Until a few months back, the Westinghouse 1000 reactor was not certified by the US Atomic Energy Commission; so its safety cannot be vouched for. Worse, buying into this reactor technology means walking into the Tarapur trap. Except, unlike in Tarapur where the power facility was set up with US aid monies, we will be investing billions of Indian dollars to install American reactors only to have the fuel to run them held hostage to periodic US policy rethink and as pressure on unconnected issues. And finally, meeting the US condition of putting all Indian civilian nuclear power plants under the International Atomic Energy Agency safeguards will mean that in a national security emergency, these will be unavailable for producing plutonium for the country's weapons needs. If energy is an Indian worry, collaboration with the US in bio-fuels and in the economical uses of solar energy and wind and sea-wave power may be a more pragmatic option than hobbling the country's "dual thrust" nuclear programme.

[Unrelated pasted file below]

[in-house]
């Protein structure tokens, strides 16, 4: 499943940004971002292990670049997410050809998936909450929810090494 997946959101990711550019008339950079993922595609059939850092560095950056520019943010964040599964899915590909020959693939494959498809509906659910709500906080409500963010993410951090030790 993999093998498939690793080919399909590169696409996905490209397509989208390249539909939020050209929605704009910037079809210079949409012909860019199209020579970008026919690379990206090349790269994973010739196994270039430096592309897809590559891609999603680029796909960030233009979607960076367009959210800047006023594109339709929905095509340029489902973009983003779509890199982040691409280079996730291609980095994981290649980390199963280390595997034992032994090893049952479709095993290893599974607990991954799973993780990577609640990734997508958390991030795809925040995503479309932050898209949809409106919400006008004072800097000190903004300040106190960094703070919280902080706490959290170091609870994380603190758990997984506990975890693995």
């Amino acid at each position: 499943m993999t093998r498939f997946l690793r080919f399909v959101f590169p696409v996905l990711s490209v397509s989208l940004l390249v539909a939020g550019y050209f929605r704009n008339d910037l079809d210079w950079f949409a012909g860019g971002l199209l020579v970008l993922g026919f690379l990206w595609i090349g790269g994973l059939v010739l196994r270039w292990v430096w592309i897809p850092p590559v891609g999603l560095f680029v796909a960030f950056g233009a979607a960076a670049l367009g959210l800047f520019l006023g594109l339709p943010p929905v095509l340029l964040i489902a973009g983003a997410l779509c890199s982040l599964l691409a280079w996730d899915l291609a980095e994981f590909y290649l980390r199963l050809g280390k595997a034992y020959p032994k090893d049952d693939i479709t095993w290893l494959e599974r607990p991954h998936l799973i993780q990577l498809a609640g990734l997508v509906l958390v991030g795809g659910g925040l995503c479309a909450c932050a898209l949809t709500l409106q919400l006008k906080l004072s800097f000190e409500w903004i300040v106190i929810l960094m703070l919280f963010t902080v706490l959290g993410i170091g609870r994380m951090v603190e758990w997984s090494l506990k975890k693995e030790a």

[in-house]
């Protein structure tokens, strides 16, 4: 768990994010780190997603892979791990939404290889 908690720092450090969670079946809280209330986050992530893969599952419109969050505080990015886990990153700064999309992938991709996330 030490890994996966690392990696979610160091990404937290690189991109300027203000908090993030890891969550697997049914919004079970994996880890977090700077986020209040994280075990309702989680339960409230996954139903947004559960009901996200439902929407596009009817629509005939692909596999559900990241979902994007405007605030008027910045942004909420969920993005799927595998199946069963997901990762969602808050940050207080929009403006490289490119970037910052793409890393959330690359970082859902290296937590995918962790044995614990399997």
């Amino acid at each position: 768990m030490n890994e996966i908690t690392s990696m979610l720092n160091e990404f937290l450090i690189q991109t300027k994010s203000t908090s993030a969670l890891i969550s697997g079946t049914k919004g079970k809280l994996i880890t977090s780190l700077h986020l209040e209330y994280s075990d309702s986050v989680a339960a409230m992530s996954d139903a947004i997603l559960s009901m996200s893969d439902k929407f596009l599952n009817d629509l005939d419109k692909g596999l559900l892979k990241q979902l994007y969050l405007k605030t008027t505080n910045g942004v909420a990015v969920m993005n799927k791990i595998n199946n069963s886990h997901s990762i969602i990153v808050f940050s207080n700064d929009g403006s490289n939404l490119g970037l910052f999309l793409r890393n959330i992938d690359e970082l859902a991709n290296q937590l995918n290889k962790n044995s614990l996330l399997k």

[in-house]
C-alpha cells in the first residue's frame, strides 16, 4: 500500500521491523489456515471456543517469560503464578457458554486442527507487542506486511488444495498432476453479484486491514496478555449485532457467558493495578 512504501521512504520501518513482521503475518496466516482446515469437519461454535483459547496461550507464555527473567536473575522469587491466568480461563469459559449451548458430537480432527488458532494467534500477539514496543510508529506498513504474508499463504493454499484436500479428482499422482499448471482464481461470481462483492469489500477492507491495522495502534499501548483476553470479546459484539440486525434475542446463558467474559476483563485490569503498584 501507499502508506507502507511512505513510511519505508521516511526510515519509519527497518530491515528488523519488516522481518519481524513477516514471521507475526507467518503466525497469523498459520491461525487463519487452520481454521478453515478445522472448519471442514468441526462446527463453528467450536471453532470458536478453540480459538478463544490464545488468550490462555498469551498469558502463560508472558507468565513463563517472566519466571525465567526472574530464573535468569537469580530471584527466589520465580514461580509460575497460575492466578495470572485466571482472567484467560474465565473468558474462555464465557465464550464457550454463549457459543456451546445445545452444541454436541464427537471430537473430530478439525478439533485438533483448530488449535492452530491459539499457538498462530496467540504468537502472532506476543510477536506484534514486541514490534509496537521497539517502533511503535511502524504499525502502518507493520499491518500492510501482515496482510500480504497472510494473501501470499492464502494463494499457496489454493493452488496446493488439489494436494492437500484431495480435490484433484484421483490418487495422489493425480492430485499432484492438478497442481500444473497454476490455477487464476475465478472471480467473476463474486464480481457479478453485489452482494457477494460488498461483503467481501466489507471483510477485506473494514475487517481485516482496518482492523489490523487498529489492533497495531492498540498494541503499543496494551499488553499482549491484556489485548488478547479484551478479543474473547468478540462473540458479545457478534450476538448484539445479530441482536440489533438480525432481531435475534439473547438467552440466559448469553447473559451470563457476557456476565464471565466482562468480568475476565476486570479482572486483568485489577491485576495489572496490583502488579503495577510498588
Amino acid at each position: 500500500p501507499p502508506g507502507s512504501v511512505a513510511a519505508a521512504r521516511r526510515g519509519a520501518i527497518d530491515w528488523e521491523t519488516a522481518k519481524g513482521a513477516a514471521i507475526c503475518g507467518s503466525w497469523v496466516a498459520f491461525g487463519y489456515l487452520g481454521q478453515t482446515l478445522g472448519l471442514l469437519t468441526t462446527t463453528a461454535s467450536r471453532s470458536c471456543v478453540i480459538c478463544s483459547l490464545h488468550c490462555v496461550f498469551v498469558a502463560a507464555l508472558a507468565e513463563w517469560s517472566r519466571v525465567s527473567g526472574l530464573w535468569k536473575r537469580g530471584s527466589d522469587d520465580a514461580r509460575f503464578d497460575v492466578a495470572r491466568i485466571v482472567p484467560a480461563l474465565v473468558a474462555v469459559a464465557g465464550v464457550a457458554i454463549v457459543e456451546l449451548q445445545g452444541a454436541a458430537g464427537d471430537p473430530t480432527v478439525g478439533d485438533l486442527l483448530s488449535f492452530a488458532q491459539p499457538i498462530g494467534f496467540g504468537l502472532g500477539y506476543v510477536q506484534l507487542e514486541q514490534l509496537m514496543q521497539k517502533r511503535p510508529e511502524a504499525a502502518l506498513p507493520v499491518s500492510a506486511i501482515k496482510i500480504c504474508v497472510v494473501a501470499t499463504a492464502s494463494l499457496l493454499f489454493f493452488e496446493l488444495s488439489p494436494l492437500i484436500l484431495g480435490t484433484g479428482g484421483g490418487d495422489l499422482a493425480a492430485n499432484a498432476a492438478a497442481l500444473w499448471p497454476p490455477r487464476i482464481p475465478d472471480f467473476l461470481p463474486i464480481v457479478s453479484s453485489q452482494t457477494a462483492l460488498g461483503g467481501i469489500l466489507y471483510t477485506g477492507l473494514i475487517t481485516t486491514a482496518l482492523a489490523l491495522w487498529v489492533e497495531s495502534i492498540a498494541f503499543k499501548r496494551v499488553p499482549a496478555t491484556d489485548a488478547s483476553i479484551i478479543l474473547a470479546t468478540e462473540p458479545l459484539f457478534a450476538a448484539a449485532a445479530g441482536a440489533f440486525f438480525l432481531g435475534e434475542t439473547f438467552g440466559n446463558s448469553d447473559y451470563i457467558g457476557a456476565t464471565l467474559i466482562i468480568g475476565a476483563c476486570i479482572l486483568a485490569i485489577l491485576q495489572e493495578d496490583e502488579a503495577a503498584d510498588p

And then there is the ultimate flimflam of a deal to do with ballistic missile defence (BMD). Notwithstanding the hundreds of billions of dollars spent by the Pentagon in developing BMD systems, so far not a single physical interdiction of targeted missile has been achieved. As far as the low-end hardware — the American Patriot PAC-2/PAC-3 and the Israeli Arrow-2 are concerned, their "kill-rate" even in computer simulated "best case" tests do not exceed 70-85%. Meaning, roughly two or three out of every 10 missiles fired, if not most of them, will get through to their targets. Given that these missiles will carry nuclear-warheads, the effects would be as calamitous for a country with BMD as for one without it. Further, the huge sums poured into this system will starve Indian strategic forces and conventional military modernisation programmes of desperately needed funds. Much worse, plugging into the American sensors in the BMD system will transform India, willy-nilly, into a security dependency of the US.